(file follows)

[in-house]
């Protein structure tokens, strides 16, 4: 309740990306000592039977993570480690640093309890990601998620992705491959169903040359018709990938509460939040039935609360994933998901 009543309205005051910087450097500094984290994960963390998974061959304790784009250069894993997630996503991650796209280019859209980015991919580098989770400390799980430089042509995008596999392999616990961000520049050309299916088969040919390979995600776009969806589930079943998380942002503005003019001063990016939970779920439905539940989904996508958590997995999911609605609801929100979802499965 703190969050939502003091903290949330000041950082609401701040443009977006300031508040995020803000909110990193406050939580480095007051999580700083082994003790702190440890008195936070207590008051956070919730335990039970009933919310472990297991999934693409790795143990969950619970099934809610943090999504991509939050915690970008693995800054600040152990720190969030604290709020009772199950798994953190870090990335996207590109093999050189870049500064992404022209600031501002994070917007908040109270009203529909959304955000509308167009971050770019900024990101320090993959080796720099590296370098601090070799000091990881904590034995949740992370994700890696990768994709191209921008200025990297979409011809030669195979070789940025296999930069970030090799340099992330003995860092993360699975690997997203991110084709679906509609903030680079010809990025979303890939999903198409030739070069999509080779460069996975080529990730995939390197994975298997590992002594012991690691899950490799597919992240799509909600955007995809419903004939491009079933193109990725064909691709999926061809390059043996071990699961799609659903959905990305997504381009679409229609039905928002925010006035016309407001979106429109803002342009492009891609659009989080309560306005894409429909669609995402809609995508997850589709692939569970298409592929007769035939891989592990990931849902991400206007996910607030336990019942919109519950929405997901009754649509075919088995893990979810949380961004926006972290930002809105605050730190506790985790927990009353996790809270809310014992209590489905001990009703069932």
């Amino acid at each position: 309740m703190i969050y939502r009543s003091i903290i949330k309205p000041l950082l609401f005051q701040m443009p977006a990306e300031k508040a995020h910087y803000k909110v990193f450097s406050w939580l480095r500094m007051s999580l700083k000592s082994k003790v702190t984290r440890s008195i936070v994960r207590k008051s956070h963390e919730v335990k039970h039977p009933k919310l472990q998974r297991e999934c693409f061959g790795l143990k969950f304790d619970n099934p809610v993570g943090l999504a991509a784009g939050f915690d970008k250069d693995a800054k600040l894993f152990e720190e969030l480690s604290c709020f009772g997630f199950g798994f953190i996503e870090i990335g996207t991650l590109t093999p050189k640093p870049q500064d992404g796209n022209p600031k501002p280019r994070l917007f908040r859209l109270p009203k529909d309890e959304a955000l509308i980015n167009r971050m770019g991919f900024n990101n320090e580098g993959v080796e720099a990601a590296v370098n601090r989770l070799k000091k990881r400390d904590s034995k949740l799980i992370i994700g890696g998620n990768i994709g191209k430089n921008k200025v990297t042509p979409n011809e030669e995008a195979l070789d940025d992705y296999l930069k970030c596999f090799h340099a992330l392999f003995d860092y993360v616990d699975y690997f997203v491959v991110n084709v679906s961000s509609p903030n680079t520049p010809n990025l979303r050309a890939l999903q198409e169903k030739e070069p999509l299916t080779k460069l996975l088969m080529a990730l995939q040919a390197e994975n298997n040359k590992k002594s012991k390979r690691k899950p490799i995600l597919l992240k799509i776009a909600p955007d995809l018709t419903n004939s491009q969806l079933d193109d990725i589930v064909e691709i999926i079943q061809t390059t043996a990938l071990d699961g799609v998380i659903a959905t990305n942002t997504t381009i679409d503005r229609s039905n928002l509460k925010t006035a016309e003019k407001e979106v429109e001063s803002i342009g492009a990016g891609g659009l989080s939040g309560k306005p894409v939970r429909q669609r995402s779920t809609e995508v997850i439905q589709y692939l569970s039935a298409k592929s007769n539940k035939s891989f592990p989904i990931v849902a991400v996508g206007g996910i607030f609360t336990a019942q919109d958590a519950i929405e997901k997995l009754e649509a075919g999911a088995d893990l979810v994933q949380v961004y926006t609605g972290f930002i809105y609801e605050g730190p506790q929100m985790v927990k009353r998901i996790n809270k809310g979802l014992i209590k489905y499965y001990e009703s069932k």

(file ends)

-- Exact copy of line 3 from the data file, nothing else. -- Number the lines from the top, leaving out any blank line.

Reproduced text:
């Amino acid at each position: 309740m703190i969050y939502r009543s003091i903290i949330k309205p000041l950082l609401f005051q701040m443009p977006a990306e300031k508040a995020h910087y803000k909110v990193f450097s406050w939580l480095r500094m007051s999580l700083k000592s082994k003790v702190t984290r440890s008195i936070v994960r207590k008051s956070h963390e919730v335990k039970h039977p009933k919310l472990q998974r297991e999934c693409f061959g790795l143990k969950f304790d619970n099934p809610v993570g943090l999504a991509a784009g939050f915690d970008k250069d693995a800054k600040l894993f152990e720190e969030l480690s604290c709020f009772g997630f199950g798994f953190i996503e870090i990335g996207t991650l590109t093999p050189k640093p870049q500064d992404g796209n022209p600031k501002p280019r994070l917007f908040r859209l109270p009203k529909d309890e959304a955000l509308i980015n167009r971050m770019g991919f900024n990101n320090e580098g993959v080796e720099a990601a590296v370098n601090r989770l070799k000091k990881r400390d904590s034995k949740l799980i992370i994700g890696g998620n990768i994709g191209k430089n921008k200025v990297t042509p979409n011809e030669e995008a195979l070789d940025d992705y296999l930069k970030c596999f090799h340099a992330l392999f003995d860092y993360v616990d699975y690997f997203v491959v991110n084709v679906s961000s509609p903030n680079t520049p010809n990025l979303r050309a890939l999903q198409e169903k030739e070069p999509l299916t080779k460069l996975l088969m080529a990730l995939q040919a390197e994975n298997n040359k590992k002594s012991k390979r690691k899950p490799i995600l597919l992240k799509i776009a909600p955007d995809l018709t419903n004939s491009q969806l079933d193109d990725i589930v064909e691709i999926i079943q061809t390059t043996a990938l071990d699961g799609v998380i659903a959905t990305n942002t997504t381009i679409d503005r229609s039905n928002l509460k925010t006035a016309e003019k407001e979106v429109e001063s803002i342009g492009a990016g891609g659009l989080s939040g309560k306005p894409v939970r429909q669609r995402s779920t809609e995508v997850i439905q589709y692939l569970s039935a298409k592929s007769n539940k035939s891989f592990p989904i990931v849902a991400v996508g206007g996910i607030f609360t336990a019942q919109d958590a519950i929405e997901k997995l009754e649509a075919g999911a088995d893990l979810v994933q949380v961004y926006t609605g972290f930002i809105y609801e605050g730190p506790q929100m985790v927990k009353r998901i996790n809270k809310g979802l014992i209590k489905y499965y001990e009703s069932k």